In its 2018 Global Blockchain Survey, Deloitte found that 74 percent of respondents see a compelling business case for blockchain technology, and of those respondents, more than half expect their organizations to deploy a blockchain application during the next year.
This underscores industry analyst firm IDC’s prediction that worldwide spending on blockchain solutions will reach $ 2.1 billion this year alone, and potentially reach $ 9.7 billion by 2021.
Interestingly, despite growing interest and investments, the Deloitte survey also found that a significant percentage of respondents believe that blockchain is overhyped.
While these data points might appear to conflict with one another, I don’t see it that way, especially for healthcare. This is an accurate reflection of not only the enthusiasm around blockchain’s potential, but also the unavoidable overload that accompanies anything new.
To be sure, blockchain is a nascent technology. It is still unclear where the technology will work best, or when we can expect widespread deployment of those applications. In other words, we have some ideas and are working on pilot projects, but the killer app (or apps) for blockchain has yet to emerge. We are confident that as is the case with many raw technologies, those applications will materialize.
What we can collectively be sure of is that blockchain promises to disrupt and fundamentally change the way that every industry conducts business.
In healthcare, blockchain offers the opportunity to improve data accessibility and interoperability with broad application for functions as varied as clinical care, supply chain and reimbursement.
Healthcare is one of the most data intensive industries, but organizations largely fail to capitalize on the power of most of that data. Disparate systems have created layers of siloed data across the industry. This has made it difficult, and at times impossible, for stakeholders—hospitals, insurers, payers, group purchasing organizations and manufacturers—to share and analyze data in a meaningful way. This is one of the root causes for much of the inefficiency and waste with which the healthcare industry struggles.
Blockchain has the potential to revolutionize how the industry thinks about and processes information, not only from a business perspective, but also as consumers. It eases communication, particularly how data is communicated as a function of the Internet.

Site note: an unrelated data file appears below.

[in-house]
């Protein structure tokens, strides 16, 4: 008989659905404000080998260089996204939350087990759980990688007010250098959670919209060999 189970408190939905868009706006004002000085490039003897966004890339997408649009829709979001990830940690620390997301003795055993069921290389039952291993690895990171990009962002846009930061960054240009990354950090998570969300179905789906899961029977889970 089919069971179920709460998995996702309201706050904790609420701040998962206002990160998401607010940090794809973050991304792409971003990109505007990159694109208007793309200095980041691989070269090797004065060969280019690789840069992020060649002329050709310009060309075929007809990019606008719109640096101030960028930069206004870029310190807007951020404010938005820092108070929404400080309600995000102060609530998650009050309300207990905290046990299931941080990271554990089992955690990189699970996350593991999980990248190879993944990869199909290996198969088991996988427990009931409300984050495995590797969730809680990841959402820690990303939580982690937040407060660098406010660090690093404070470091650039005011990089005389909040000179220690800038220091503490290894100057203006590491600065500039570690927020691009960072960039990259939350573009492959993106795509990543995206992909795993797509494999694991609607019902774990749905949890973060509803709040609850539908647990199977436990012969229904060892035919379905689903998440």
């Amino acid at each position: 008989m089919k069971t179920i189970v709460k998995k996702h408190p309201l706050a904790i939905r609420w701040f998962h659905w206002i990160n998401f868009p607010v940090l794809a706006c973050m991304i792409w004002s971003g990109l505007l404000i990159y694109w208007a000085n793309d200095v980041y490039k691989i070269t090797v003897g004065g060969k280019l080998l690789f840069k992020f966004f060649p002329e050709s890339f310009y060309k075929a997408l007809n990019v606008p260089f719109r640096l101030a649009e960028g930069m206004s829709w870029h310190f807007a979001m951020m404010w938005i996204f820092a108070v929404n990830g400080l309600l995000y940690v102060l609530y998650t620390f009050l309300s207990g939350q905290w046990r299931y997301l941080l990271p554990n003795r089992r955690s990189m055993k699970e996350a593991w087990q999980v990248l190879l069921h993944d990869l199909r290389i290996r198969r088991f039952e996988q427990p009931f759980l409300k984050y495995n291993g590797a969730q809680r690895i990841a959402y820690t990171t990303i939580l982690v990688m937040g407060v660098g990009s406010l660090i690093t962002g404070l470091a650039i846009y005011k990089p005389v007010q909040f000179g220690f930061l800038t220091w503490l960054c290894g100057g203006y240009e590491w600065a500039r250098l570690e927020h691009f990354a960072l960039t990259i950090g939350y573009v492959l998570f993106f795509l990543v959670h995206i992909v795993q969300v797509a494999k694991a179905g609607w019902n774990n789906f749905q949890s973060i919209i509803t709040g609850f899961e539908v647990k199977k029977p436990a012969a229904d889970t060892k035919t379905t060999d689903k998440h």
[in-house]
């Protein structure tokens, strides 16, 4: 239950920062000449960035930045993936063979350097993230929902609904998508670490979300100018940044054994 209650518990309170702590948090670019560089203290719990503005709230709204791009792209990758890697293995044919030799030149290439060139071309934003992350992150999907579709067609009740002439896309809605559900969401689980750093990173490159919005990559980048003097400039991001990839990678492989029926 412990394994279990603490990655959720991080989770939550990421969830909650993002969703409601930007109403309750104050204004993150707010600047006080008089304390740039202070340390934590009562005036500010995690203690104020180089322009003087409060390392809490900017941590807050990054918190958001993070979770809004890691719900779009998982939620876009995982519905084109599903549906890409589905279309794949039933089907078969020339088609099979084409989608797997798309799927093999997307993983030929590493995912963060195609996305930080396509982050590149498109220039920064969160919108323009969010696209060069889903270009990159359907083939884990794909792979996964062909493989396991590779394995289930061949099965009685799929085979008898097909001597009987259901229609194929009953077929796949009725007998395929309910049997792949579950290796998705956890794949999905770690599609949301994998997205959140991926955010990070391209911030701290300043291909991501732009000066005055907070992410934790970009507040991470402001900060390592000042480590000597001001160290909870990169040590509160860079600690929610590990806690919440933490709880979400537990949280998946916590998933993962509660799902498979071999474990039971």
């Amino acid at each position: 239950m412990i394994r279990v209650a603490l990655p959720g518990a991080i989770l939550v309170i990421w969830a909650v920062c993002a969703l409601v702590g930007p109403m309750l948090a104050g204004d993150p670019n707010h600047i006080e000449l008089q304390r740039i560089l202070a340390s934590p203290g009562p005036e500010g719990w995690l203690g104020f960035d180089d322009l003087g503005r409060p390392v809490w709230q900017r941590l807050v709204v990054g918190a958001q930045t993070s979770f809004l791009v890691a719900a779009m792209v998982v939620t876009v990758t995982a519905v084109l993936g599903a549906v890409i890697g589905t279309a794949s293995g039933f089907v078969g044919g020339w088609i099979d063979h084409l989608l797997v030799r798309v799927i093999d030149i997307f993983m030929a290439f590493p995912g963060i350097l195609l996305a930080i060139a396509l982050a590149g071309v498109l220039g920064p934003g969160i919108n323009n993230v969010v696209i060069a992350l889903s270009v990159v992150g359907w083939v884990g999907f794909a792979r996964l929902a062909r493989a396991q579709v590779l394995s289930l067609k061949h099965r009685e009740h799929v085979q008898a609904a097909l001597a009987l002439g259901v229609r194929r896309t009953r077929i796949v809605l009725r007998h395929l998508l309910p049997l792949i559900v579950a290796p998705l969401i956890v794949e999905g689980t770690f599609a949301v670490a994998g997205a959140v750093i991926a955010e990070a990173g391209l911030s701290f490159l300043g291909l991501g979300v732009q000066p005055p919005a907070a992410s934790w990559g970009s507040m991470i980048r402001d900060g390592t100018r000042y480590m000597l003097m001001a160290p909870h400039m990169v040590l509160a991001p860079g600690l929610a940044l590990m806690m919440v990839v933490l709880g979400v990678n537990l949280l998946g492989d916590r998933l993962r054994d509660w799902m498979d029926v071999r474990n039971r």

Blockchain, as a decentralized and transparent public ledger, records transactions using digitally encrypted blocks, and it is ideal for sharing data in real-time.
For healthcare, this presents the opportunity to improve every aspect of the industry, from clinical care and supply chain—all the way to research. Blockchain is applicable anywhere disparate data exists, such as clinical records, medical devices, insurance records, payer files and supply chain.
To understand blockchain’s potential impact, let’s look at a common stumbling block in the industry today, what can be described as “understanding the who.”
Today, a patient is identified by a wide range of numbers (Social Security, insurance, medical record and more) that all mean the same thing—it’s Patient A. For stakeholders, tying those various numbers to one individual requires a bit of detective-like, cross-referencing work. Now imagine if that process could be eliminated. One number connects to all the other data for Patient A. Every stakeholder could use their own number for that patient, but it would all reference the same thing—Patient A.
Blockchain would enable the same opportunities with business entities as well, tying together key identifiers, such as ship-to numbers, GLNs and postal code addresses, to name a few.
This opens a door to nationwide medical record interoperability. Today, most patients’ medical histories are spread across multiple providers and organizations (insurers, pharmacies and others). The dispersion of the data is very challenging to patients, creating hurdles to accessing information to view, correct and even distribute to those who need the information. This also means there is no unified view of a patient record. Blockchain could link these multiple data sources to create a single, real-time picture of the patient that they can carry with them.
The industry is still in the early stages of utilizing blockchain, determining what will be the killer app and making it sustainable. However, one thing is clear: success will require the healthcare industry to work together. Blockchains are built for huge volumes of disparate data. One-off initiatives won’t capitalize on the technology’s strength and will fall short of delivering real results, if any at all.
Additionally, not everything will be a fit for blockchain. For example, there’s little reason to blockchain-enable ERP systems. Organizations that hope to capitalize on the technology’s strength should first begin by understanding the technologies that are currently in place and business functions they serve. If the process is already efficient, it’s not fit.
Understanding and embracing a disruptive technology is both exhilarating and terrifying. To be sure, there are still lingering questions to be answered regarding the best use cases, security and even the cost-efficiency of blockchain. But at the highest level, healthcare’s data problem is holding back the industry from meeting its collective goals of delivering the best patient care while stripping waste and inefficiency out of the system.
We have an obligation to explore, and even adopt, new technologies that offer the potential to help transform the industry and meet these critical goals.